Trapped in her own doll-like existence, Faith dreams that one day she can be a real mother to her daughter Nell she abandoned seven years ago. But time has run out. Her sister Eris can no ... See full summary »
Four children try to hold things together and play a family in their isolated prefab house after the death of their parents. As they begin to deteriorate mentally, they hide their mom's festering corpse in a makeshift concrete sarcophagus.
Suddenly, the moody 15-year-old, Tom, and his 18-year-old sister, Jessie, find themselves relocated from the hustle and bustle of urban London to the sullen silence of wind-swept rural Devon, at a little but neat cottage in the middle of nowhere. Dad is caring and kind, and very much in love with mum who has just given birth; however, an accidental glimpse of a disturbing and well-hidden secret in the family will bring Tom face-to-face with shock, denial, and ultimately, rage. What mystery could be so appalling that threatens to bring everyone in the family to their knees? Written by
Despite the fact that this was shot with J-D-C anamorphic lenses, "Filmed in Panavision" is listed in the end credits. See more »
I saw you.
Saw me what?
In the bath...
What were you doing?
What do you think? I got in and he got out.
That's not what I saw.
Well, that's all it was.
Where were you?
It's a pretty weird thing you're suggesting if you're saying what I think you're saying. I haven't told you to f@ck off or anything, which I probably should've. Nothing happened, OK? I'd tell you.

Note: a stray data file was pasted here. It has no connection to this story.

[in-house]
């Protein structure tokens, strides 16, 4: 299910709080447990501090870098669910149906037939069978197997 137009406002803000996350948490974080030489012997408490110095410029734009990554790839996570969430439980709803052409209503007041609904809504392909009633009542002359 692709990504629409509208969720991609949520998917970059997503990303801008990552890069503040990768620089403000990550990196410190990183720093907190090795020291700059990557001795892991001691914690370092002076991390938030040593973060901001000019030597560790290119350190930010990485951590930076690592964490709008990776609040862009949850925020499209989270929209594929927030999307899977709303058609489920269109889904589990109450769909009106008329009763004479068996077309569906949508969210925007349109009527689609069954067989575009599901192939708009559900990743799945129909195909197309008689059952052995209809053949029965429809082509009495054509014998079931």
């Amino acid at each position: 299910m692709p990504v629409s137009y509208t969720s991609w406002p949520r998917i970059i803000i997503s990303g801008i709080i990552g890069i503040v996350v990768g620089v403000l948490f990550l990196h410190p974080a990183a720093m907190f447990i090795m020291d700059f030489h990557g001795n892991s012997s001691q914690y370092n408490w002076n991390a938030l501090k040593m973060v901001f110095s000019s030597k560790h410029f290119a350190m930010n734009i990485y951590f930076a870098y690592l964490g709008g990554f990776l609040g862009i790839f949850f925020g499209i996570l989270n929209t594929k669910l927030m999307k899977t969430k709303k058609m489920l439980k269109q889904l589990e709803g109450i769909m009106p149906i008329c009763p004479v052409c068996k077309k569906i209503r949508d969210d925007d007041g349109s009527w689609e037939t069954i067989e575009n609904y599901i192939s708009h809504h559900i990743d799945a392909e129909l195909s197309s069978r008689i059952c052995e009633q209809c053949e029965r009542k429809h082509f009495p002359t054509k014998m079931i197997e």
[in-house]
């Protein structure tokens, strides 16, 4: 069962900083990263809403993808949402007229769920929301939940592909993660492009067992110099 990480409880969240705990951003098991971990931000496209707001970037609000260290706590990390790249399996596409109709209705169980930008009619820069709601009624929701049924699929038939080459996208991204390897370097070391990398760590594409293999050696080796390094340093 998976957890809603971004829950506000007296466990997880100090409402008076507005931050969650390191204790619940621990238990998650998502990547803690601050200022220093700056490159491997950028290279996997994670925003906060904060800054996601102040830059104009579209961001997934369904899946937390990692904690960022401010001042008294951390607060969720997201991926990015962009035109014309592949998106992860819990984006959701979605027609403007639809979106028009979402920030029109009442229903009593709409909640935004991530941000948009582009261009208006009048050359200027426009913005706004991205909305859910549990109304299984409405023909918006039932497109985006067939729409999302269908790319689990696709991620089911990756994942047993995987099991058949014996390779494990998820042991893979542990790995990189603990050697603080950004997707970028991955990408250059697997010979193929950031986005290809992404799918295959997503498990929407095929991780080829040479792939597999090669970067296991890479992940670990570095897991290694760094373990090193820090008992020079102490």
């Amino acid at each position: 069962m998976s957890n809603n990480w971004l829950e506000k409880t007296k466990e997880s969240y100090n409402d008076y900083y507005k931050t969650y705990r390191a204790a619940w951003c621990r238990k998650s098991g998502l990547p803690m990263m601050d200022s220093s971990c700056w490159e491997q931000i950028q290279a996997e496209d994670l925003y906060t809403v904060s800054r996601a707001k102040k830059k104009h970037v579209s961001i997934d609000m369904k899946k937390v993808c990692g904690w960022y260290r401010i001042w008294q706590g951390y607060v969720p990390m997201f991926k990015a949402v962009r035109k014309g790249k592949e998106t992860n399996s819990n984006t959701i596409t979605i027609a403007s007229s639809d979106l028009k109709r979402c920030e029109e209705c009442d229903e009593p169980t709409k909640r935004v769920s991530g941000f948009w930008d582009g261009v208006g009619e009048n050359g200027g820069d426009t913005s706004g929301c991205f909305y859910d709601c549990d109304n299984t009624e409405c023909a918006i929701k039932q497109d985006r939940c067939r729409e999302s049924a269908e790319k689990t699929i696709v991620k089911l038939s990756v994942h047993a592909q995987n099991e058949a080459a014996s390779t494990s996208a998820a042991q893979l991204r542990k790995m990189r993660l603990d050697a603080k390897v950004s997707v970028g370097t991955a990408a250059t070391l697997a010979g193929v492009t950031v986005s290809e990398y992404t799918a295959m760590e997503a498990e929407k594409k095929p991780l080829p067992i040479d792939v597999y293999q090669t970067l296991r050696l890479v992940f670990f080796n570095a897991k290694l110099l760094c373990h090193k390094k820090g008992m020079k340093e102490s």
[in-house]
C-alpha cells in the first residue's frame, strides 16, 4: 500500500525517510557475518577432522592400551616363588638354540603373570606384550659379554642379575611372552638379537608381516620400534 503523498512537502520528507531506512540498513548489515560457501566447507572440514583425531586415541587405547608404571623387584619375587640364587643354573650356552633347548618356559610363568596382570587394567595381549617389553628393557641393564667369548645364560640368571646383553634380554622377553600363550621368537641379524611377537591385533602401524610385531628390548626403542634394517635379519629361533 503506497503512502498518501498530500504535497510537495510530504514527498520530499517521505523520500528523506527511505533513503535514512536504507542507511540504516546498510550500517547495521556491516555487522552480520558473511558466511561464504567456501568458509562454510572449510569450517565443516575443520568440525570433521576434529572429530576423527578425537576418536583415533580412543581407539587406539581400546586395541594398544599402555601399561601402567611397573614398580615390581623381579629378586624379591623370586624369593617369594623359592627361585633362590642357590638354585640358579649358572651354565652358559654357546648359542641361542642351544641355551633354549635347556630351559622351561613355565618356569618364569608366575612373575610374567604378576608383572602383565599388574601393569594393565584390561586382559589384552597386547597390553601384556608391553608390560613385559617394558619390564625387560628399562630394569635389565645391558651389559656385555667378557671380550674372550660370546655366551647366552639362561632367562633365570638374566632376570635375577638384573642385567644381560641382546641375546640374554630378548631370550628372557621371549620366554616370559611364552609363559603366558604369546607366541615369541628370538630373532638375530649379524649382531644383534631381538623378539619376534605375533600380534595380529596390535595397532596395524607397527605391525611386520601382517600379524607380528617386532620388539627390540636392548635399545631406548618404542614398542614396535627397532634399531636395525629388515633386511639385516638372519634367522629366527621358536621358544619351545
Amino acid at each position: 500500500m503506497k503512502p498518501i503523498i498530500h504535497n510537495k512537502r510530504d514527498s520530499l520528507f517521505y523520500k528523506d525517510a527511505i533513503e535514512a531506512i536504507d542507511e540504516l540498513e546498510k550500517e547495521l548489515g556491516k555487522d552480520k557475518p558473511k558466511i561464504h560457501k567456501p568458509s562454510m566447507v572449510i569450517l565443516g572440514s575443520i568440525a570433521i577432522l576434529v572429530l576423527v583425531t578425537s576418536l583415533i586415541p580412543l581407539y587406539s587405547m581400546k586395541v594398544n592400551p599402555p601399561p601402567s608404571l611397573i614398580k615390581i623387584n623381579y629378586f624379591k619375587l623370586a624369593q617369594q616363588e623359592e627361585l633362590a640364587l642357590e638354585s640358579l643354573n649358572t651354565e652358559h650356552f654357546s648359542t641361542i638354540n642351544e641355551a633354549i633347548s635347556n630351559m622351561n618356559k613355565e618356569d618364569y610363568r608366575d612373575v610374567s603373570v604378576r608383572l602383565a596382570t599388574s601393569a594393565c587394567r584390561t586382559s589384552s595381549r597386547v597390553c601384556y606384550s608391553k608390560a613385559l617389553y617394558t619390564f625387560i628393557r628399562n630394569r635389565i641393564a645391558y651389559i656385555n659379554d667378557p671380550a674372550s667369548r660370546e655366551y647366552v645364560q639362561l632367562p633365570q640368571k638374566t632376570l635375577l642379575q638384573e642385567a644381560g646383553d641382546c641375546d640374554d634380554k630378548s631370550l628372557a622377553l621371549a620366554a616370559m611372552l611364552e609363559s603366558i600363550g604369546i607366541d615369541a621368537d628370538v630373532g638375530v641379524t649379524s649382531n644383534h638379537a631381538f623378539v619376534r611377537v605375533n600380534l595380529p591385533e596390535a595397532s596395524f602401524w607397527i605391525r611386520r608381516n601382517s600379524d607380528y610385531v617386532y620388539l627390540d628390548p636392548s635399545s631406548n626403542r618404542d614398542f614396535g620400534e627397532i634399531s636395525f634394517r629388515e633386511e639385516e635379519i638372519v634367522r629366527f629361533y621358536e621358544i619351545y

[...] See more »
If Bergman did an abuse movie, it might look like this.
I went to see Tim Roth's directorial debut "War Zone" to get insight into a deeply talented actor, much as that's a reason to see Sean Penn-directed movies.
"War Zone" is a cross between "Once Were Warriors," the visceral NZ movie on domestic violence, and "Wuthering Heights."
It's visually stunning, painterly, as the dysfunctional family is set in almost Edward Hopper-still life isolation on the moors, surrounded only by the elements--lots of rain, sea and relentless wind--with the characters mostly silent you sure hear that howling wind instead of conversation-- with an occasional human being staring them down.
While the family's close-knit physical intimacy was realized in an almost 17th century way of togetherness, I'm not sure the abuse was, as I thought most incest more pedophiliac than this. So the universality of any message is lost, other than the lesson that family members are love-tropic and take it any way they can get it with some fine lines dividing functional from dysfunctional.
If Bergman did an abuse movie, it might look like this. Excellent acting all around, though as usual some working-class Brit accents can be hard to decipher by an American. (originally written 12/31/1999)
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